Charles Leadbeater introduced his lecture at the Scottish  Learning Festival on 25/09/08 with a You tube clip of a teenage boy playing guitar in his bedroom. The clip had had 49 million hits!

A report in the Guardian 6/10/08 points out the claims of the Think tank, Demos, (with which Leadbeater is associated), that young people “are being failed by adults who are not paying proper attention to this new medium.”

“The study.. considers how their enthusiasm and skills can be encouraged.”

“The report makes recommendations to help adults cope with the changing online environment and calls particularly on schools to help youngsters understand the long term implications of living their lives in a semi-public way.”

“Schools should prepare young people for an era where CV’s may well be obsolete, enabling them to manage their on-line reputation .” says the report, “we need an educational response that extends beyond the focus of safety towards broader questions of privacy and intellectual property.”

I was personally concerned about the information my teenage daughter was relaying about herself on Facebook, especially when she realised that her boss had added herself as a friend.

Politicians see youngsters as apathetic and unreachable, according to the Guardian.

“The (UK )government is pouring money into this because they feel young people should be making themselves heard”…”but bloggers say it feels contrived.”

Barack Obama in the United States, on the other hand, is said to be the first ‘Youtube politician’ because “he gets that you can’t control it. His campaign team get that its about the enthusiasm”…”he encouraged (young voters) to exercise their creative urges online, instead of simply dictating his ideas to them.”

Exam papers go digital

 http://www.tes.co.uk/2616170

TESS reports that an alternative to scribes and readers used by pupils requiring support in exams has been launched.

Scotland is the first part of the UK to offer digital papers to exam candidates, as an alternative to scribes and readers for pupils requiring support.

With the exam season fully underway this week, 209 pupils in 48 schools will use the adapted question papers to sit 509 examinations over the course of the next few weeks. This follows successful trials of adapted digital papers in 2006 and 2007 by the Scottish Qualifications Authority and CALL Scotland (the Communication, Access, Literacy and Learning team at Moray House School of Education).

Should we shed any tears as Standard Grades are abolished?

http://www.theherald.co.uk/features/features/display.var.2231757.0.Should_we_shed_any_tears_as_Standard_Grades_are_abolished.php

The Herald Society reports on the National Qualifications review announced last week by the Cabinet Secretary for Education and Lifelong Learning, Fiona Hyslop, and gets views from EIS General Secretary Ronnie Smith, Brian Boyd, Professor of Education, University of Strathclyde, Howard McKenzie, Acting Chief Executive of the Association of Scotland’s Colleges, Michael McGrath of the Scottish Catholic Education Service, Bill McGregor, general secretary of the Headteachers’ Association of Scotland, Jim Docherty, deputy general secretary, Scottish Secondary Teachers’ Association and Judith Gillespie of the Scottish Parent Teacher Council.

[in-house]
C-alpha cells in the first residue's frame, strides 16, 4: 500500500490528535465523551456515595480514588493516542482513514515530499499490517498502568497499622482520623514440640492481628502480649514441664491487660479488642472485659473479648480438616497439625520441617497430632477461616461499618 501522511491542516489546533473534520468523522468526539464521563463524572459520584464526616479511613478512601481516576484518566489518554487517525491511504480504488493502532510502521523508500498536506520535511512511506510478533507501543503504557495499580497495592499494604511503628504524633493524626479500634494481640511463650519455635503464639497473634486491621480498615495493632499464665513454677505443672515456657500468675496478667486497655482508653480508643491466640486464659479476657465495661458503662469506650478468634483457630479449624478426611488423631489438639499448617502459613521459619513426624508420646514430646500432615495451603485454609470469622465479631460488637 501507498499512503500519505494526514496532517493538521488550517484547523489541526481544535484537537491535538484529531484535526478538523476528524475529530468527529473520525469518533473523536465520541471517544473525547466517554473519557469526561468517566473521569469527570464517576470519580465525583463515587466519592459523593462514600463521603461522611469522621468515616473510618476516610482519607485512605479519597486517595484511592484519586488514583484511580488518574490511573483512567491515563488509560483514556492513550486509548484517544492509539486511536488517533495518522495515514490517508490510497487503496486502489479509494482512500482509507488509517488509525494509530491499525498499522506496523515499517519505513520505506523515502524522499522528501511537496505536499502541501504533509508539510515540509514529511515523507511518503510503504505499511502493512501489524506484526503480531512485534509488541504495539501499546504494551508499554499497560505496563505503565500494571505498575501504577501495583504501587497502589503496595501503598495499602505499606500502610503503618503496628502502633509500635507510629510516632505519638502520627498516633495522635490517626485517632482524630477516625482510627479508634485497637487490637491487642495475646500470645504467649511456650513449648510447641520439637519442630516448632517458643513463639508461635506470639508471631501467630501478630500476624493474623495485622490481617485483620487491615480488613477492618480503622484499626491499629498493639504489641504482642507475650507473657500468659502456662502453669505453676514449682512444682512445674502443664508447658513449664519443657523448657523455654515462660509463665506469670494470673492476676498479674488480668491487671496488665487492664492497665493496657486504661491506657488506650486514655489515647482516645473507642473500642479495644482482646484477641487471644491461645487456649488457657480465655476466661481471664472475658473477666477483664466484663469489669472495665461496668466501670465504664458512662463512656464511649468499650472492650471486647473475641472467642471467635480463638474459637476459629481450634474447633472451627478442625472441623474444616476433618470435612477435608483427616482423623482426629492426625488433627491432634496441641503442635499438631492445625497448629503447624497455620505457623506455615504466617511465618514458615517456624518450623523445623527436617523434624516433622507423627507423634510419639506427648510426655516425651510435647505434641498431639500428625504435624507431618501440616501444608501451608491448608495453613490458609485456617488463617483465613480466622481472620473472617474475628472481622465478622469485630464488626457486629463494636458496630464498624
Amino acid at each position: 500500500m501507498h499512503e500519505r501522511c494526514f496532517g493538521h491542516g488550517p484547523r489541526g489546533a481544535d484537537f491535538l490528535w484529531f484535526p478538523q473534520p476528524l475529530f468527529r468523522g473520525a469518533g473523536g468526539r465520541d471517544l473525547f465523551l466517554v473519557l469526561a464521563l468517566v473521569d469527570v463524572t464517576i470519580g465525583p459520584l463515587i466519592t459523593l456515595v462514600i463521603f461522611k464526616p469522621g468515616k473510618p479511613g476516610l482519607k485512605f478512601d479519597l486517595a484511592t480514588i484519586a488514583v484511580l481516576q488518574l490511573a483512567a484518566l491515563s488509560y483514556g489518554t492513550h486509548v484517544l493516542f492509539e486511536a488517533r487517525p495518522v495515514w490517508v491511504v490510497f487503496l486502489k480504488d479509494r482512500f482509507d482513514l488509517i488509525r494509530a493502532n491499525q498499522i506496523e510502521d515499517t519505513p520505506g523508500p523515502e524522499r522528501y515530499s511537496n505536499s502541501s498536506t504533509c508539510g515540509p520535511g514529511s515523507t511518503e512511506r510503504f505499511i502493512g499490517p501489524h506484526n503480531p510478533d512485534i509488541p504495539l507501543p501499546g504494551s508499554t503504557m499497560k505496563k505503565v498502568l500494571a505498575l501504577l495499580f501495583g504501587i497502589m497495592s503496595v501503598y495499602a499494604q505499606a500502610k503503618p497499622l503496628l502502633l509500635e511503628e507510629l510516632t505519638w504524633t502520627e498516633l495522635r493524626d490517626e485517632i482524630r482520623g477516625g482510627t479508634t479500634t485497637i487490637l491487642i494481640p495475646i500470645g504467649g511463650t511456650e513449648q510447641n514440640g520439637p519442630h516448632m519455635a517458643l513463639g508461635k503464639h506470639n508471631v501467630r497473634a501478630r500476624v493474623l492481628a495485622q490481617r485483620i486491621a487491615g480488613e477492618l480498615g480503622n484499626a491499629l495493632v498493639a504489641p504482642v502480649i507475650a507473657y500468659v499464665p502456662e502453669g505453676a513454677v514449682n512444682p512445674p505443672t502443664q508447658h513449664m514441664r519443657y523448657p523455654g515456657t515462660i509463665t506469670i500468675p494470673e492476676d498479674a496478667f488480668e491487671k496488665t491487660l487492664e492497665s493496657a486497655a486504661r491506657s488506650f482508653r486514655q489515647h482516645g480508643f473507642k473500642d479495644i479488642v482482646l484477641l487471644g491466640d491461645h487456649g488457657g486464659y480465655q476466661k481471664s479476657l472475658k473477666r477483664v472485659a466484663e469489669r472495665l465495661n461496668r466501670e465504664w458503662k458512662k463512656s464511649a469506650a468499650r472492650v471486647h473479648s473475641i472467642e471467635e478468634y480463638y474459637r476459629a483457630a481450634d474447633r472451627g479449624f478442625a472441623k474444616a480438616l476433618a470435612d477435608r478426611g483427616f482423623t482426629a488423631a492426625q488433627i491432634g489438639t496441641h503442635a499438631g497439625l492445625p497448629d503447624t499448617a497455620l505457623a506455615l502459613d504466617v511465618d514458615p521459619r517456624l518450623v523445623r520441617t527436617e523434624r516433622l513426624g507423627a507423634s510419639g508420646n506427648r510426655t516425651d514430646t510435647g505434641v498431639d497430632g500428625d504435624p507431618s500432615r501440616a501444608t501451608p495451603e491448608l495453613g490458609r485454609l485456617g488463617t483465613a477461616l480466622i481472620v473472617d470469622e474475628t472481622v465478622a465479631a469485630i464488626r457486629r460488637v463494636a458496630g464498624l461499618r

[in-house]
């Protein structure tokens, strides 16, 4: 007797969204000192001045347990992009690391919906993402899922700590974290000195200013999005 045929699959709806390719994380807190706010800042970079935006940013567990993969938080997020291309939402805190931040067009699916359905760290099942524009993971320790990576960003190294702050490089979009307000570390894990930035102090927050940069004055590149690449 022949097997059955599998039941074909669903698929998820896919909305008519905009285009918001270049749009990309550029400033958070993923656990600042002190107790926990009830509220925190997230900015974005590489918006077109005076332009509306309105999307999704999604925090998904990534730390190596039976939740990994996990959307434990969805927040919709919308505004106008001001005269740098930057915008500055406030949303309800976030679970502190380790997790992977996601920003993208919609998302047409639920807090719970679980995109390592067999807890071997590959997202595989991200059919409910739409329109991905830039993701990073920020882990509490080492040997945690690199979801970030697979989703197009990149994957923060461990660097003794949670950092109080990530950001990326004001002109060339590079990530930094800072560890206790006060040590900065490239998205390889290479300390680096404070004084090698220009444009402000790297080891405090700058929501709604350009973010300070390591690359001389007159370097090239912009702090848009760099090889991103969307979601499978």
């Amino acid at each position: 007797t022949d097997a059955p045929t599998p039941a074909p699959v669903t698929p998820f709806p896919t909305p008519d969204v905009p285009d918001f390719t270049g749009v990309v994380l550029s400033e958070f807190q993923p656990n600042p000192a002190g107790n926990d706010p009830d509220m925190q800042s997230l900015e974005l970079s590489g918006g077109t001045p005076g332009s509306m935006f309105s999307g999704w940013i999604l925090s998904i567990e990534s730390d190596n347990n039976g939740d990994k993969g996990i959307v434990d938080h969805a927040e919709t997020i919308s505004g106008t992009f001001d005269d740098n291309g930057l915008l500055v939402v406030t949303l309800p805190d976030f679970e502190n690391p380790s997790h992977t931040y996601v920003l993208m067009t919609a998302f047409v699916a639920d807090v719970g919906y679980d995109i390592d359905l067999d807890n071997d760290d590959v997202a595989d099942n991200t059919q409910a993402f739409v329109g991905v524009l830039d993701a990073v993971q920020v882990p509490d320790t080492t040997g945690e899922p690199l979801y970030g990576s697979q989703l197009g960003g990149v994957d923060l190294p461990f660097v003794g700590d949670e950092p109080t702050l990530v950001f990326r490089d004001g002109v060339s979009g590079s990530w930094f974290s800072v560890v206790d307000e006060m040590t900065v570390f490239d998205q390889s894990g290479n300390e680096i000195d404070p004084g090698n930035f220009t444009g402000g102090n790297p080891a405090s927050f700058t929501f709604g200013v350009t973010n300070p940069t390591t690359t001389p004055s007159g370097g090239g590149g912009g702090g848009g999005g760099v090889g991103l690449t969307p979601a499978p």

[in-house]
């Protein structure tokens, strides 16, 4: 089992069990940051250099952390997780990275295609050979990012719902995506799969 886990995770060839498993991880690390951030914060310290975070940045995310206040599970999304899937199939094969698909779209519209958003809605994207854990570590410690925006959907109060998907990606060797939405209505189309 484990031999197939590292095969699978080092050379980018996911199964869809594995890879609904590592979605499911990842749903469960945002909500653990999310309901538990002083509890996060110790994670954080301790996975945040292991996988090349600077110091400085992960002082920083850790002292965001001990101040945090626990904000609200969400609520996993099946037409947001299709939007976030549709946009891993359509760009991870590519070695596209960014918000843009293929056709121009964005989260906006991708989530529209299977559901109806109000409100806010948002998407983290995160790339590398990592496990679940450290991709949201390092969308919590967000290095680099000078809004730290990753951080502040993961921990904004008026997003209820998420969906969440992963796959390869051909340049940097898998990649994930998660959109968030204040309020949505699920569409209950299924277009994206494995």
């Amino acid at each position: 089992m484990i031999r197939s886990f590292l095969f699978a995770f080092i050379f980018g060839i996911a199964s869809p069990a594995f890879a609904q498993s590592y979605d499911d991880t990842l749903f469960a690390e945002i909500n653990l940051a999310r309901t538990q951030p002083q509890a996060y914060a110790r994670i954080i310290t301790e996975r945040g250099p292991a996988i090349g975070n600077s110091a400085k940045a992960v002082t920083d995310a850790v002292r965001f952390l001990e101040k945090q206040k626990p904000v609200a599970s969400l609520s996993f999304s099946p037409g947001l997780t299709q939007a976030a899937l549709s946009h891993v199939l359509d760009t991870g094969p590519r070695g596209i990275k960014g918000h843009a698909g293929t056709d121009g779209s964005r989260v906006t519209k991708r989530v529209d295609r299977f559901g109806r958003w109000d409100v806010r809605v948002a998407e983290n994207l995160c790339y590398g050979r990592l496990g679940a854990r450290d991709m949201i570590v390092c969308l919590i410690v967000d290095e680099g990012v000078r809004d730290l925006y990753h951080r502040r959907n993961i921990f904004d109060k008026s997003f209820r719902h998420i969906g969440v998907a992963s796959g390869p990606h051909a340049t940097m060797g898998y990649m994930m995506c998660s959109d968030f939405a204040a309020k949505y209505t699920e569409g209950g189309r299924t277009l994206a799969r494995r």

National Qualifications Online

http://www.ltscotland.org.uk/nq/exampreparation.asp

NQ Online has a collection of resources and web links to help teachers, students and parents prepare for exams.  These include:

·       Sunday Herald Exam Guide (Spring 2008)

·       Scottish Qualifications Authority (SQA) 2008 Exam timetable

·       SQA past paper service

·       collection of interactive materials to help students to become effective learners and manage their own learning. This resource focuses on important exam issues such as essay writing and memory skills.

Laptops for Exams

Have a look at this from today’s news: 

The Herald
SQA to allow dyslexic students PCs in exams after trial success http://www.theherald.co.uk/search/display.var.1463815.0.sqa_to_allow_dyslexic_students_pcs_in_exams_after_trial_success.php
Children with dyslexia in Scottish schools will be able to sit electronic exams rather than the traditional paper version after a successful pilot scheme. Scotland’s exam body has approved the scheme after a small study found that dyslexic pupils coped better with digital exams using laptops rather than having questions read to them and writing out answers in longhand.  The British Dyslexia Association has welcomed the move, which it said would give new independence to dyslexic learners.

Comments welcome!